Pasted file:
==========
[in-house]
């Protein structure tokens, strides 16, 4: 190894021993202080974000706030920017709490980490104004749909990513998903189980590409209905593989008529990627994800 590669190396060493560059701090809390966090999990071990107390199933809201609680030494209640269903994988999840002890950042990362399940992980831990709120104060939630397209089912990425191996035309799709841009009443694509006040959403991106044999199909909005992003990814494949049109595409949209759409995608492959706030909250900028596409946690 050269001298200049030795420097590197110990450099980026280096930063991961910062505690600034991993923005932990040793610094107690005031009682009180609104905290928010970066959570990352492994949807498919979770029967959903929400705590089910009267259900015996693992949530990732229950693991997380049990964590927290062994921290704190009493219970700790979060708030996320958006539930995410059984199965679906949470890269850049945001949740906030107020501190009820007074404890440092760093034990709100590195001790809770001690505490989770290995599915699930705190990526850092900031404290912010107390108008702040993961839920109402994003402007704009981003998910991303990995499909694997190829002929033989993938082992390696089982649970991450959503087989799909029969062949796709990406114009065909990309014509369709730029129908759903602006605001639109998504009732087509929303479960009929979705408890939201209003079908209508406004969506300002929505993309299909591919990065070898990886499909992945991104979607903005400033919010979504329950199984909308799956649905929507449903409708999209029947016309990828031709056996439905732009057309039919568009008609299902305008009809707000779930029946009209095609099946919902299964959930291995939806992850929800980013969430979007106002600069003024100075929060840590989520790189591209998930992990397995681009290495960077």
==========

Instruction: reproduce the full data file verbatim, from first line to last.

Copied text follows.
[in-house]
């Protein structure tokens, strides 16, 4: 190894021993202080974000706030920017709490980490104004749909990513998903189980590409209905593989008529990627994800 590669190396060493560059701090809390966090999990071990107390199933809201609680030494209640269903994988999840002890950042990362399940992980831990709120104060939630397209089912990425191996035309799709841009009443694509006040959403991106044999199909909005992003990814494949049109595409949209759409995608492959706030909250900028596409946690 050269001298200049030795420097590197110990450099980026280096930063991961910062505690600034991993923005932990040793610094107690005031009682009180609104905290928010970066959570990352492994949807498919979770029967959903929400705590089910009267259900015996693992949530990732229950693991997380049990964590927290062994921290704190009493219970700790979060708030996320958006539930995410059984199965679906949470890269850049945001949740906030107020501190009820007074404890440092760093034990709100590195001790809770001690505490989770290995599915699930705190990526850092900031404290912010107390108008702040993961839920109402994003402007704009981003998910991303990995499909694997190829002929033989993938082992390696089982649970991450959503087989799909029969062949796709990406114009065909990309014509369709730029129908759903602006605001639109998504009732087509929303479960009929979705408890939201209003079908209508406004969506300002929505993309299909591919990065070898990886499909992945991104979607903005400033919010979504329950199984909308799956649905929507449903409708999209029947016309990828031709056996439905732009057309039919568009008609299902305008009809707000779930029946009209095609099946919902299964959930291995939806992850929800980013969430979007106002600069003024100075929060840590989520790189591209998930992990397995681009290495960077």